Household Cleansers Pose Dangers to Those With Dementia
Caretakers Warned of a Growing Problem
The Alzheimer's Association recommends that caretakers keep a list of
emergency phone numbers, check fire extinguishers and smoke alarms, and
regularly conduct fire drills. People with dementia who tend to wander can be
enrolled in the association's national Safe Return program; call (800) 272-3900
While people with dementia diseases such as Alzheimer's may see precautions
as a threat to their independence, experts say the dangers can be minimized.
According to the Alzheimer's Association and the Alzheimer's Outreach
organization, ways that caregivers and family members can unobtrusively create
a safer environment include:
- Installing door locks out of sight
- Using safety devices such as childproof locks and doorknobs to limit access
to places where knives, appliances, equipment, and cleaning fluids are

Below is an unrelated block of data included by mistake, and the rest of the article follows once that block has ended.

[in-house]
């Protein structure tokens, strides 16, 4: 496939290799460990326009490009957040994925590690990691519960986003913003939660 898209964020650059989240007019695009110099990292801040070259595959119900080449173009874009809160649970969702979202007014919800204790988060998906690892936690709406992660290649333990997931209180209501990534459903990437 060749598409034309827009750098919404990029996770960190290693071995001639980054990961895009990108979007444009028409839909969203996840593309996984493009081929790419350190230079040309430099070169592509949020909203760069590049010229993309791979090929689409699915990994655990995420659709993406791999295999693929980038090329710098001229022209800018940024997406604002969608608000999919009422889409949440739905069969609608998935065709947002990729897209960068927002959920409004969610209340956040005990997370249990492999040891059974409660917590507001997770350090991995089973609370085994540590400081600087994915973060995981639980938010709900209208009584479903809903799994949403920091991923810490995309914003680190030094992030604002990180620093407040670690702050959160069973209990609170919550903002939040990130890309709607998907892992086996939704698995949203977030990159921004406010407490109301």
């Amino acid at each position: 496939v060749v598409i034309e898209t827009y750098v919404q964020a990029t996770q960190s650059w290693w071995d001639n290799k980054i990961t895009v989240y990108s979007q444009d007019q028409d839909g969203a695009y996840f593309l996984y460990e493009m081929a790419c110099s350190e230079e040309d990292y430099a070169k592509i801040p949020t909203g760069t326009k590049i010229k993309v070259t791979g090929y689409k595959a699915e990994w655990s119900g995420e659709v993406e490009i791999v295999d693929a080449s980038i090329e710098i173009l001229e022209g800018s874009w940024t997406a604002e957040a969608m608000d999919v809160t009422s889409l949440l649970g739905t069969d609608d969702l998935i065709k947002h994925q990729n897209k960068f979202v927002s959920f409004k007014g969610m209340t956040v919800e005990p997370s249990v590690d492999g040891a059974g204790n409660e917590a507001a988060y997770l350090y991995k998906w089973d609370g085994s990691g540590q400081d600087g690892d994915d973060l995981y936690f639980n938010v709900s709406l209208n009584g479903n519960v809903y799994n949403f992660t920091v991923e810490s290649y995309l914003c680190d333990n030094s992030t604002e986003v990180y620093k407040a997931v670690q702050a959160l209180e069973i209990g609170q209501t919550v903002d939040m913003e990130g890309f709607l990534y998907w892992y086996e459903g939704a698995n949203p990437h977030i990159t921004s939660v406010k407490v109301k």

- Adding extra lighting in entries, outside landings, areas between rooms,
stairways, and bathrooms, as changes in levels of light can be disorienting.
Bright light can be diffused by removing or covering mirrors and glass-top
furniture and cover windows with blinds, shades or sheer draperies
- Placing contrasting colored rugs in front of doors or steps to help the
patient anticipate staircases and entrances
- Supervising the person in taking all medications
- Limiting the use of appliances and equipment such as mixers, grills,
knives, and lawnmowers
- Putting safety caps over electrical outlets
- Keeping matches and lighters out of reach
- Using flame retardant sheets and mattresses
- Enclosing a portion of the yard to provide a secure area for enjoying the
outdoors. Remove all poisonous plants, and keep garden chemicals in a locked
- Removing locks from bathroom doors and making sure medication, sharp
objects and toxic chemicals are removed or locked away
- Elderly family members with dementia have been known to swallow harmful
household products, particularly those that are fragrant and attractively
packaged, like pine cleaners.
- Doctors say that fatalities are rare, but the risks merit attention.
- Organizations like the Alzheimer's Association provide information on how
prevent many different types of accidents in the home.